The New Corporate Frontier describes the late-twentieth-century trend of large businesses relocating to smaller towns. In 1960 130 of the Fortune 500 companies were located in New York; by 1990 that figure had fallen to only forty-three. Chicago and other large cities showed similar decreases. The new, desirable business locations are in parts of the country that are not within commuting distance to large cities. Larger corporations are generally relocating to small cities, suburbs and business enclaves set in rural areas. These areas offer lower business costs, in the form of tax relief, cheaper labor and occupancy fees. Jan Hawn commented in a review in Government Finance Review that employees have the advantage of better schools, homes, jobs, decreased crime, and a slower pace of life. Heenan expresses some concern for the effects of this trend on urban life and challenged the reader to think about the future of the large cities. He is, however, an advocate of the move away from the cities, and has found a receptive audience among city council members, urban planners and economic development experts. Ten guideposts based on the success of these new communities are described, as well as clear advice to CEO's contemplating such a change. The book was lauded for its thoughtful look at an important trend.
Double Lives is concerned with quality of life, but in a more personal way than The New Corporate Frontier.This book moves away from strictly business and organizational interests and enters the realm of philosophy and psychology. In approaching this topic, however, Heenan maintains his straightforward approach, complete with useful checklists. Double Lives asserts that it is important to live a life of clear meaning and purpose. While recognizing the necessity of taking care of life's requirements, he argues for the importance of finding deep satisfaction through the pursuit of a personal interest. Profiled are such people as James Wolfensohn, Winston Churchill, and Sally Ride, all people with strong avocations that brought them an additional sense of fulfillment. In her review in Booklist, Mary Whaley pointed out that Heenan includes a list of twenty items aimed at keeping the individual focused and able to achieve the desired goal. The list includes the value of learning from failure, avoidance of procrastination, and the necessity of defining success.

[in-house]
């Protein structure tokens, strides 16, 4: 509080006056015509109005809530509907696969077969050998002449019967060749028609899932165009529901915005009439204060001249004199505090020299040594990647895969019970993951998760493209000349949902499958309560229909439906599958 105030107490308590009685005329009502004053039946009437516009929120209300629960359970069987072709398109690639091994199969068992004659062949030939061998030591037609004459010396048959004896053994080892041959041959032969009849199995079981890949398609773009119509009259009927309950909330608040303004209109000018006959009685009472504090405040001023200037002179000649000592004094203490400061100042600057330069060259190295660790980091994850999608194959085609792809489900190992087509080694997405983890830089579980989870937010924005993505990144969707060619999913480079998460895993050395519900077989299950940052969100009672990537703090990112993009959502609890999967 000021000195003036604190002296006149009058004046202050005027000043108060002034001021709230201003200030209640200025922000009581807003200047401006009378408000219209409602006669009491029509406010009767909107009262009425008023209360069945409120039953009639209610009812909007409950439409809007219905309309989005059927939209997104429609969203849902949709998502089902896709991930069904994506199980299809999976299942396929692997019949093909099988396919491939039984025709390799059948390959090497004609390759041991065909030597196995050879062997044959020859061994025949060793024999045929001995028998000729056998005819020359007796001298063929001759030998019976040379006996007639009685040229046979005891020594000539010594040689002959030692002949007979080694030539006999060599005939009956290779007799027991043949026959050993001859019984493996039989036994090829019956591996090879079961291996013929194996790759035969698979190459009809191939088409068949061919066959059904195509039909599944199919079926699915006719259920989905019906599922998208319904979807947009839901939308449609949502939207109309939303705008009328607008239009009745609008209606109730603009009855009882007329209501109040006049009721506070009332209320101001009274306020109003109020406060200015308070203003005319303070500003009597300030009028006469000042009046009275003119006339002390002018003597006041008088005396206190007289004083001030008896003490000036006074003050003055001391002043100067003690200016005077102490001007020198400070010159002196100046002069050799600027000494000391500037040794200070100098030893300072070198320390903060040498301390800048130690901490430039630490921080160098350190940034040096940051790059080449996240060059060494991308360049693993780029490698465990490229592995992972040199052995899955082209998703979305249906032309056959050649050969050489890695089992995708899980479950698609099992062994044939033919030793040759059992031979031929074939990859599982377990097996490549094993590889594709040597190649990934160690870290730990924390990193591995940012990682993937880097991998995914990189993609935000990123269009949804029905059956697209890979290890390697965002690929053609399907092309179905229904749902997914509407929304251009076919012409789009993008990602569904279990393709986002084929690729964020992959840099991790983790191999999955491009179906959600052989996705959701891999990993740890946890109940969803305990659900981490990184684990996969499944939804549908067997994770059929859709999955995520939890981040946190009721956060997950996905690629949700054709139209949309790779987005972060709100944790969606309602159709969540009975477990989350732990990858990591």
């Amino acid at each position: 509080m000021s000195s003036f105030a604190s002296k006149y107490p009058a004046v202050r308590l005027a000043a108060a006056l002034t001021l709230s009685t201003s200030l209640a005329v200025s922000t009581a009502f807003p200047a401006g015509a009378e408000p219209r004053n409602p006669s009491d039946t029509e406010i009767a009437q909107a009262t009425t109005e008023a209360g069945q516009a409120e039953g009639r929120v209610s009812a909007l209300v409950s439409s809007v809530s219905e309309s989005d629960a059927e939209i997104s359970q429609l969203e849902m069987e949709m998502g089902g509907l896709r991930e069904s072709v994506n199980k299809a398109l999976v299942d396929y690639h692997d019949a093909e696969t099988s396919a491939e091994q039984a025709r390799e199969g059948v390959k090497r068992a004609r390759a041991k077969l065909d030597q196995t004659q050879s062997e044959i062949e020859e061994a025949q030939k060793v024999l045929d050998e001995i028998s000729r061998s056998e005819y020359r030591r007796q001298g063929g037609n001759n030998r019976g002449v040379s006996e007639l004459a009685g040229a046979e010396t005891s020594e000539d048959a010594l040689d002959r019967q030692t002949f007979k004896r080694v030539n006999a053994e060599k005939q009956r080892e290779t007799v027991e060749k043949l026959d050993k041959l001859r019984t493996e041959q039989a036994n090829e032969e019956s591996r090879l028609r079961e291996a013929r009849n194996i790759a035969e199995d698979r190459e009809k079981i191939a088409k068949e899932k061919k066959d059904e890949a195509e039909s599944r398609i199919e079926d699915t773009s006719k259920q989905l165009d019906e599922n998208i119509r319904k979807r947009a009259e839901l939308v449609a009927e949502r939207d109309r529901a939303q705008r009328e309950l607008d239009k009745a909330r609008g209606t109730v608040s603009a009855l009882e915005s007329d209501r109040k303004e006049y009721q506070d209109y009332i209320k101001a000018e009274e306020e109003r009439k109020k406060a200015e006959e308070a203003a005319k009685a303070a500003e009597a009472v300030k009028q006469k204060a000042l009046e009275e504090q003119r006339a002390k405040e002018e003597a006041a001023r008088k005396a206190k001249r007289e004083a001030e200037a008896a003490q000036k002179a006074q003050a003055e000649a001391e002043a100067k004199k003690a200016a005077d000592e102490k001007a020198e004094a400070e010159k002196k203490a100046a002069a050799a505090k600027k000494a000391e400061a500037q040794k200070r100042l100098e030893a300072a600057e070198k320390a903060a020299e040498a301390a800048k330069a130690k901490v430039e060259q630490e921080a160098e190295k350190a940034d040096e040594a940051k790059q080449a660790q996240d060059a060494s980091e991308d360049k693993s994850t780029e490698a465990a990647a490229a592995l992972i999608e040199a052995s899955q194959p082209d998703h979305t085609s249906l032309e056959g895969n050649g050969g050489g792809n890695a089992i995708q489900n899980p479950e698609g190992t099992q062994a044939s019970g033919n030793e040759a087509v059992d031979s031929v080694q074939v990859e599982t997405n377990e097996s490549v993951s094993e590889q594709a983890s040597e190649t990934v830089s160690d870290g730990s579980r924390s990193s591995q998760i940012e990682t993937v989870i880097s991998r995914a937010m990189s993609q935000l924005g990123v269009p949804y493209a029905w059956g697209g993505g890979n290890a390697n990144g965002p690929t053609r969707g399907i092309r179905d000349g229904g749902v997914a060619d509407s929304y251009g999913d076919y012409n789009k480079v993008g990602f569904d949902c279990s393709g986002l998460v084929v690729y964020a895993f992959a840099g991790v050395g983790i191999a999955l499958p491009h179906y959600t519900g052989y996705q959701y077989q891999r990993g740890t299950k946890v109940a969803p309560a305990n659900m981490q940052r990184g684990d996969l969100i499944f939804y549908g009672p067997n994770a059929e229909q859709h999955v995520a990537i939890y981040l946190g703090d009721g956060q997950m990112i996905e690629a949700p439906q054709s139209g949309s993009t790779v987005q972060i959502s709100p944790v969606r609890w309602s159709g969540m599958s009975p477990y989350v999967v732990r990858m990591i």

BIOGRAPHICAL AND CRITICAL SOURCES:
Booklist, August, 2002, Mary Whaley, review of Double Lives: Crafting Your Life of Work and Passion for Untold Success, p. 1890.
Business Credit, October, 1991, Cindy Tursman, review of The New Corporate Frontier: The Big Move to Small Town, USA, p. 35.
Business Horizons, June, 1983, Calvin Reynolds, review of The Re-United States of America: An Action Agenda for Improving Business, Government, and Labor Relations, pp. 81-83.
Business Week, September 30, 1991, Bruce Hager, review of The New Corporate Frontier, p. 10.
Choice, December, 1991, R. A. Beauregard, review of The New Corporate Frontier, p. 634.
Forbes, September 16, 1991, James Cook, review of The New Corporate Frontier, p. 56; September 16, 2002, Caspar W. Weinberger, review of Double Lives, p. 37.
Government Finance Review, December, 1992, Jan Hawn, review of The New Corporate Frontier, p. 44.
HR Magazine, July, 1999, Jeanine Brannon, review of Co-Leaders: The Power of Great Partnerships, p. 150.
Journal of Business Strategy, September, 1999, Bristol Lane Voss, review of Co-Leaders, p. 45.
National Review, June 10, 1983, George Viksnins, review of The Re-United States of America, p. 708.
New York Times Book Review, December, 26, 1982, Paul Lewis, review of The Re-United States of America, p. 9.
Publishers Weekly, February 22, 1999, review of Co-Leaders, p. 80; June 17, 2002, review of Double Lives, p. 56.
Wall Street Review of Books, summer, 1984, Michael M. Kurth, review of The Re-United States of America, pp. 184-186.*